Something that has always bothered me is people selling products that claim to achieve that balance. As we know so little about soil biology, how can any one product really make that big of a difference? To my simple brain, it just doesn't make sense.
One of my main struggles over the years has been trying to understand turfgrass disease and how we can prevent it and the need for corrective traditional pesticides. I have made great progress in trying to reduce their use on my course. I have tried to cut through the bullshit out there and focus on what really matters. There is so much dogma surrounding turfgrass disease and it is easy to get confused about what really makes a difference in making reductions in pesticide use.
One of the most enlightening things for me has been measuring clipping yield. It wasn't until recently where I had wildly differing yields and also wildly differing disease rates that it started to become more clear to me.
Looking back on my growth rates over the past year and comparing it to when fungicide applications were made it has been interesting.
I have been able to grow grass without fungicide every month so far except September. It's a hell of a month coming out of the summer stress and transitioning into cooler weather and fusarium season. Last year I needed 2 fungicide applications to control fusarium in September. Based on the following growth rates can you guess when?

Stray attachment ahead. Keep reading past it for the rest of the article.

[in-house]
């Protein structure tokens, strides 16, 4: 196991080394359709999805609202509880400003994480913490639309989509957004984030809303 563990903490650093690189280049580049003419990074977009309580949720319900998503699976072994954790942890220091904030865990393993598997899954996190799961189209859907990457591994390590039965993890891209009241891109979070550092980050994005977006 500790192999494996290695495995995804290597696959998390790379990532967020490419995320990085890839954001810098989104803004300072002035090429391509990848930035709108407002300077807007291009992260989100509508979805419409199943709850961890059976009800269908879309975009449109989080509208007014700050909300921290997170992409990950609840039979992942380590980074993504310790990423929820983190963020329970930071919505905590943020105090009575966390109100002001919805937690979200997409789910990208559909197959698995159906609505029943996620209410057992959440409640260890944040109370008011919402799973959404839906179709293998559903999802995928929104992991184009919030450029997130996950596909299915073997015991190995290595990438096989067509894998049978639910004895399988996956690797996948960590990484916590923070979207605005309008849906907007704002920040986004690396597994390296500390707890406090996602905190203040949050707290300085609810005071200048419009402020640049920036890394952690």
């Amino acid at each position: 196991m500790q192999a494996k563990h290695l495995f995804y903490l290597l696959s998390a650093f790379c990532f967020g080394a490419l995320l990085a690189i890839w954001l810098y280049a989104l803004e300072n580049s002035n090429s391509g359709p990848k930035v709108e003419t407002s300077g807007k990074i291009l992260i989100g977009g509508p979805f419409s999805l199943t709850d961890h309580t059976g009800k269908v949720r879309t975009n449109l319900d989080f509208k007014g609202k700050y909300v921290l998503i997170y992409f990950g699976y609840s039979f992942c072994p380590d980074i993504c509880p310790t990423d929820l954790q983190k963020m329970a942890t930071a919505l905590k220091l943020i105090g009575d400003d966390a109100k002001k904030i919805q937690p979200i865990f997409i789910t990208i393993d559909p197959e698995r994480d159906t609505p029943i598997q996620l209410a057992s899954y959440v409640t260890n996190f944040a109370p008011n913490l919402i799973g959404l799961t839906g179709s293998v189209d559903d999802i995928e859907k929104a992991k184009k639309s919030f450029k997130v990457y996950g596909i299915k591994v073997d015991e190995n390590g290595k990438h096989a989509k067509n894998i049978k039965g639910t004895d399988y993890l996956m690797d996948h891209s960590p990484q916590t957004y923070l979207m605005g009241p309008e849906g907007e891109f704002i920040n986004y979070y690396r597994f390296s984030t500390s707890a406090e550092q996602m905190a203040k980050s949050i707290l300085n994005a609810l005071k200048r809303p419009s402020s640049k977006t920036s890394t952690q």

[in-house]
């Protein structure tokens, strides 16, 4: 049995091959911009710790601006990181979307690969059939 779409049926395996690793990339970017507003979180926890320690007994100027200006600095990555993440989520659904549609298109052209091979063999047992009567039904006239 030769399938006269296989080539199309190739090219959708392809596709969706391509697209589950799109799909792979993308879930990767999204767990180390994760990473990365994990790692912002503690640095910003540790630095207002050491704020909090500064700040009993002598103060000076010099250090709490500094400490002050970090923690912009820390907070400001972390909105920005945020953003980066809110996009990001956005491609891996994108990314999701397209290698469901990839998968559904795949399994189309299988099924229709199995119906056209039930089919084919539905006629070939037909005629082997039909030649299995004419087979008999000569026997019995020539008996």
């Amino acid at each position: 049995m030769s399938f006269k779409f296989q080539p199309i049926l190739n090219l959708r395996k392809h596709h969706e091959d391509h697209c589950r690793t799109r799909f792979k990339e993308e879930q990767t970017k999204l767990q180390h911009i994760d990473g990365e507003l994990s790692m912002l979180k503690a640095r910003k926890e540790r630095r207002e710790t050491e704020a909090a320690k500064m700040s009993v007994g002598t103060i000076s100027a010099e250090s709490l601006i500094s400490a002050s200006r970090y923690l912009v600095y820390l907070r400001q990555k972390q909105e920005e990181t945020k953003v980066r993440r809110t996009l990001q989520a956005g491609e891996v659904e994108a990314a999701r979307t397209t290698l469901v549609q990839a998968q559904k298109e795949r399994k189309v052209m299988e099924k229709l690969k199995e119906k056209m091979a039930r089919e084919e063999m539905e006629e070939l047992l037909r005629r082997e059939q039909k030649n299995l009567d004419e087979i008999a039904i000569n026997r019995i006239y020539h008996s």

I applied a fungicide on both the 4th and 27th of September last year and these dates both coincide with huge spikes in the growth rates. I saw the same thing this spring.
This brings me back to soil biology and balance.
These huge spikes in growth were most likely the result of conditions in the soil being ideal for mineralization of nutrients. Essentially the biology in the soil is going wild! I highly doubt that any miracle product could control the biology in the soil or achieve balance during these periods of high mineralization and plant growth and if anything, during these times, we want less biological activity!
|Active Fusarium in June on a high nitrogen green.|
I wonder how this could impact disease in the plants but have no way of knowing this. Could it be the release of nutrients in the soil that makes the plant more susceptible to disease as we know that higher nitrogen and potassium rates can lead to increased fusarium? Or is it the same conditions that lead to the increased mineralization that lead to a population boom of the bad microbes? I don't know if there's an answer to this question.
I also don't think it matters. Essentially we want to be aware of this phenomenon and try to manage it if possible.
Can we manage soil mineralization?
I also don't know the answer to that but maybe the negative impacts of it could be lessened with cultural practices (or lack of cultural practices) like needle tine aerification or strategic irrigation. I had an interesting talk from a European Agronomist last year where he had seen disease brought on by aerification. Is there such a thing as too much soil oxygen at some times? Could aerification before weather events that lead to high mineralization reduce this phenomenon. Could aerification after or during these events make it worse?
I have often struggled to know why some greens got disease worse than others and I think it has to do with the soil, and the activity of the soil biology and how this varies across my property. As growth rates vary across the property quite a bit on any given day I wonder if it's even worth trying.
But if you know me, I'm going to try.